Sex: When Sex Is a Problem (cont.)
Women with sexual problems should also consider getting a comprehensive physical, to determine if poor health, urinary-tract problems, sexually transmitted diseases, or stress might be contributing to their difficulties.
If emotional problems are at the root of the sexual distress, counseling with a competent therapist might help.
In June, another possible solution is due on the market: a genital suction device (called the EROS-CTD), recently approved by the FDA. It's used before intercourse to draw blood to the genitals and increase sensation.
In a test by the manufacturer, UroMetrics, 20 women used the device; sensation improved in 90%, lubrication in 80%, and an increase in orgasms was reported by 55%. The $359 device requires a prescription and is expected to be covered by some health plans.
In the Pipeline
Several drugs under development also may help women. The first is Uprima. Made by Pentech Pharmaceuticals, Inc., in Buffalo Grove, Ill., it is awaiting final approval from the FDA for use in men and is now being tested in women. Meant to be taken about half an hour before sex, it's held under the tongue for 10 minutes, it quickly enters the bloodstream, and it acts on the brain to stimulate arousal.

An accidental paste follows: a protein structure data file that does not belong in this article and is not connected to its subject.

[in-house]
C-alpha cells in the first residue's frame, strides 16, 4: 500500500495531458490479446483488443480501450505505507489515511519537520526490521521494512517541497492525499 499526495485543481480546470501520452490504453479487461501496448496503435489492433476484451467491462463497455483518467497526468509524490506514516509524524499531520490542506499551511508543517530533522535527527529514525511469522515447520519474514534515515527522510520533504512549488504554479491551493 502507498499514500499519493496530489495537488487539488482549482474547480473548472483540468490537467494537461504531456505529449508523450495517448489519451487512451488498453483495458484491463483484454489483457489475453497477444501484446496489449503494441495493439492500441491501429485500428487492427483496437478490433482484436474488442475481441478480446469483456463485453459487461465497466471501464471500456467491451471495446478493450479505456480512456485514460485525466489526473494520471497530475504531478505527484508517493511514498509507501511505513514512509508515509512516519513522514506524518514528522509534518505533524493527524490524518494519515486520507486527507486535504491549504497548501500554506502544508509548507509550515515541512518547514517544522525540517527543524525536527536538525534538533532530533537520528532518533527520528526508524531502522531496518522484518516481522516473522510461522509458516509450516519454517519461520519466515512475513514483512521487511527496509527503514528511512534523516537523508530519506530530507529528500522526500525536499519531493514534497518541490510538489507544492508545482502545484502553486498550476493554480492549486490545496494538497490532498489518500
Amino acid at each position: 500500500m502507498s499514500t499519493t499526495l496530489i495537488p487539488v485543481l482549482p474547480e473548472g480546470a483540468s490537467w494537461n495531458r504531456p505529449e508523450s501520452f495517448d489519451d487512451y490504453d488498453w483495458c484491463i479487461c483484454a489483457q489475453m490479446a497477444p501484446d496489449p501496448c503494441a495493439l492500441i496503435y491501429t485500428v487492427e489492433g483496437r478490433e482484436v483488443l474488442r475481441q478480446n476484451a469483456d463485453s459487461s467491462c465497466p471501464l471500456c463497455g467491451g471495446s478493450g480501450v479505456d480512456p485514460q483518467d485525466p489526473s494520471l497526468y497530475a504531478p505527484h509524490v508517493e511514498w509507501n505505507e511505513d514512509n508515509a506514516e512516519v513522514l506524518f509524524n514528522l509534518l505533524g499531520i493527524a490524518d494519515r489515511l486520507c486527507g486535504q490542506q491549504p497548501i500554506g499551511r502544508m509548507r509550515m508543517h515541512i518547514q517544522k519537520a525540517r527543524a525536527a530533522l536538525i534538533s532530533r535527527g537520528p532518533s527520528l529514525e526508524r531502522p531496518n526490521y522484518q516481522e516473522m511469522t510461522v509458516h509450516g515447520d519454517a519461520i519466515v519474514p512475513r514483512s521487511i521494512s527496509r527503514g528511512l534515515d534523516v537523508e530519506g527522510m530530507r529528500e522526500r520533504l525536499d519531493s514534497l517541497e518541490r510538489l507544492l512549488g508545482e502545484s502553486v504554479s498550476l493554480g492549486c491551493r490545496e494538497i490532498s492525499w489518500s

Another drug, Vasofem, is under study by Zonagen, Inc., in The Woodlands, Texas. It's also meant to be taken a few minutes before sex and acts on the brain to increase blood flow to the genitals and promote sexual arousal.
Keep It in Perspective
Though these developments look promising, solving women's sexual problems won't happen overnight. For their part, women need to become informed about sexual dysfunction, ask questions, and demand new treatments.
Women like Peggie are role models. She's not embarrassed or too shy to ask her doctor about how she can improve her sex life. "After all," she says, "if men can have Viagra, why can't we get help, too?"
Carol Potera is a journalist from Great Falls, Mont., who writes for WebMD, Shape magazine, and other publications.
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